Anna B

Insurance; noun. A thing providing protection against a possible eventuality. This definition accurately depicts its importance, but not necessarily the depth of insurance’s importance in family life. Of course, there are many different kinds of insurance, but while some merely save money, others can mean the difference between families falling apart or flourishing. Specifically, health insurance is something that has impacted many people in many ways, especially my own family. In 2002, when I was 2 years old and my mom was pregnant with my youngest brother, my father was diagnosed with Hodgkins Lymphoma. If it wasn’t for our health insurance, our family would not be anything like it is today: flourishing.

In 2002, I had two siblings. We were all very young, and our family was just getting started. Having my dad diagnosed was like a gunshot. When he was first diagnosed, there were a lot of bills, a lot of drugs, and a lot of chemotherapy. One of the drugs used very often, Rituxan, was normally about eight thousand dollars per day. But with our incredible health insurance, my mom paid only fifteen dollars for the co-pay. In fact, someone from the oncology office approached my mom and asked if we knew just how amazing our insurance was. Having my dad gone for so long took a toll on our family. During all of this, my mom gave birth to my youngest brother. Because it was in the midst of my dad’s chemotherapy and radiation treatments, he wasn’t able to fully enjoy his new son’s first weeks. However, even though the cancer had an emotional toll, the financial toll was alleviated all because of our phenomenal insurance.

Six months later, after countless treatments of radiation, the cancer was gone–or at least that’s what we thought. In October of 2002, my family had a much needed respite from the stress and the worry of everything involved. It was a blessing having the head of the household back and with all of us, even though he definitely seemed different. Unfortunately, the respite didn’t last long. Ten months later, my dad’s symptoms returned. The cancer had apparently been growing during that time and was even worse than last time. By this time, I was almost 4 years old, and starting to realize that my dad was sick. One of my favorite things to do with my dad was color. When he was sick, I couldn’t color with him. That was hard for me, and was one of the ways I could understand the loss of his presence in our home. What I didn’t understand was that there were several times that my father almost died. Because of our life insurance, my mom didn’t have to worry about supporting our family if something happened, she just had to worry about taking care of the kids and helping dad through it. Obviously, life insurance became important several times.

But the one thing that neither me or my parents had to worry about was the expenses. This second round was much more rigorous, with more hospitalizations, many more drugs and medicines, surgeries, and a stem cell transplant. My dad obviously couldn’t go to work, so he had short-term disability insurance. This helped even more with expenses, such as the transplant. The stem cell transplant was a big step and a great risk. Besides being a big step and a risk it was also almost one hundred thousand dollars. But again, our mind-blowing insurance covered most of this great expense. This alone could have been the difference between our family going into a downward spiral or rising up and getting back on our feet.  And since we had this health insurance we only had to pay only two thousand dollars for this transplant. The transplant ended up being a success, however since my dad had a brand new immune system, the recovery time was hard. None of my siblings or I could go in and see him because of all of our germs. This meant that the only way I could color with him was over the phone, which I remember vividly. When he started fully recovering, my mom mentioned he would be able to go back to work soon, and I was immediately frustrated because he had just gotten back and I had barely gotten to color with him. He kept fighting and fighting and fighting until finally, in 2004, he won.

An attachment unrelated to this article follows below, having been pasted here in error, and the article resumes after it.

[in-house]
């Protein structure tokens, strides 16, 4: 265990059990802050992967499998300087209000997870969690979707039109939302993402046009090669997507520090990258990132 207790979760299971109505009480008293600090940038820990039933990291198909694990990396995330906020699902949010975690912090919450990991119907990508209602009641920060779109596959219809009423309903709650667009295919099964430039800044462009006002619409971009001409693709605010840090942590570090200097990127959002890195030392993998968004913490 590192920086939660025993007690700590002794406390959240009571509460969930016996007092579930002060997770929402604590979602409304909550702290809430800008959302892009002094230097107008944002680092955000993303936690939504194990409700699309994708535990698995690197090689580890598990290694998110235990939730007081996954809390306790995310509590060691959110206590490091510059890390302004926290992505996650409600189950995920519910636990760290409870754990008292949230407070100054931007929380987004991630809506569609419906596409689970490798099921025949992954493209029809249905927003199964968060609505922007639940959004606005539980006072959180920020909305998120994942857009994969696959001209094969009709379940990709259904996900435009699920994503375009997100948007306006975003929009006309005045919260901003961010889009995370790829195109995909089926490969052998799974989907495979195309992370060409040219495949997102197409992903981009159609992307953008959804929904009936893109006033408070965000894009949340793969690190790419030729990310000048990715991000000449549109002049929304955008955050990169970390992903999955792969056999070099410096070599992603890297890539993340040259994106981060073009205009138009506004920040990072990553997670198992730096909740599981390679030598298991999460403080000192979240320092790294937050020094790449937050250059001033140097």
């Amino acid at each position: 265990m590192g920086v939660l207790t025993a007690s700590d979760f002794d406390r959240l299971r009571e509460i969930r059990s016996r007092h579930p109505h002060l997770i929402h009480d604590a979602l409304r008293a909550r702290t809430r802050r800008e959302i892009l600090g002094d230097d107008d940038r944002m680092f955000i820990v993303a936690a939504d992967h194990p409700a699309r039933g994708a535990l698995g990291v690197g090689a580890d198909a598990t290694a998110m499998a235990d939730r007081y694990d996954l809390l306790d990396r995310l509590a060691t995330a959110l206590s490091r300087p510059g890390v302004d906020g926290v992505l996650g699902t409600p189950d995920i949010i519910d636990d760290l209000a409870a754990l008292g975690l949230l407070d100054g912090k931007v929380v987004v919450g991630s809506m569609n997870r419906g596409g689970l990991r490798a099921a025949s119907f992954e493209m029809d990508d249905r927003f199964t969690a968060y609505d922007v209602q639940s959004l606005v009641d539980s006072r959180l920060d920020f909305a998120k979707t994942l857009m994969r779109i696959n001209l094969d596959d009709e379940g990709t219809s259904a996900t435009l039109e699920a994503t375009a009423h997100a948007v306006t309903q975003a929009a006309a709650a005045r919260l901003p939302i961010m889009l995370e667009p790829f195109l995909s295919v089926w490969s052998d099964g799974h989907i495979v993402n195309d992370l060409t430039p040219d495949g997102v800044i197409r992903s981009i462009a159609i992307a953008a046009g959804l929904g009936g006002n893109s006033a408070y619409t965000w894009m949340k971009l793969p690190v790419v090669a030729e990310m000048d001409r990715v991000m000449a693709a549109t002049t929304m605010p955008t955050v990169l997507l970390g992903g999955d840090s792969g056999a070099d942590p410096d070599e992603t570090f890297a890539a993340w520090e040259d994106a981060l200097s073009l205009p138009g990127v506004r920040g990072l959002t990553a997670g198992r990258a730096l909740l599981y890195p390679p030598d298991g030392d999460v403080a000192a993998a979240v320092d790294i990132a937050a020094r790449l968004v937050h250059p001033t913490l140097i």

My dad has been cancer free for almost 13 years. My oldest brother graduated college and is now an actor. My second oldest brother is a junior in college and becoming an engineer. I am graduating high school in May, and going to the college of my choice to study marketing and psychology. My youngest brother is just starting high school and already flourishing. My dad is healthy and happy and loved. We owe all of this to his perseverance and our health insurance. Without the health insurance, college would be difficult, if even an option, for his kids. But now, since we had the protection of that insurance, I can choose my college. Our family is comfortable and thriving.

Insurance; noun. A thing providing protection against a possible eventuality. My dad’s cancer was a possible eventuality that became a reality. But because of insurance, our whole family was protected.

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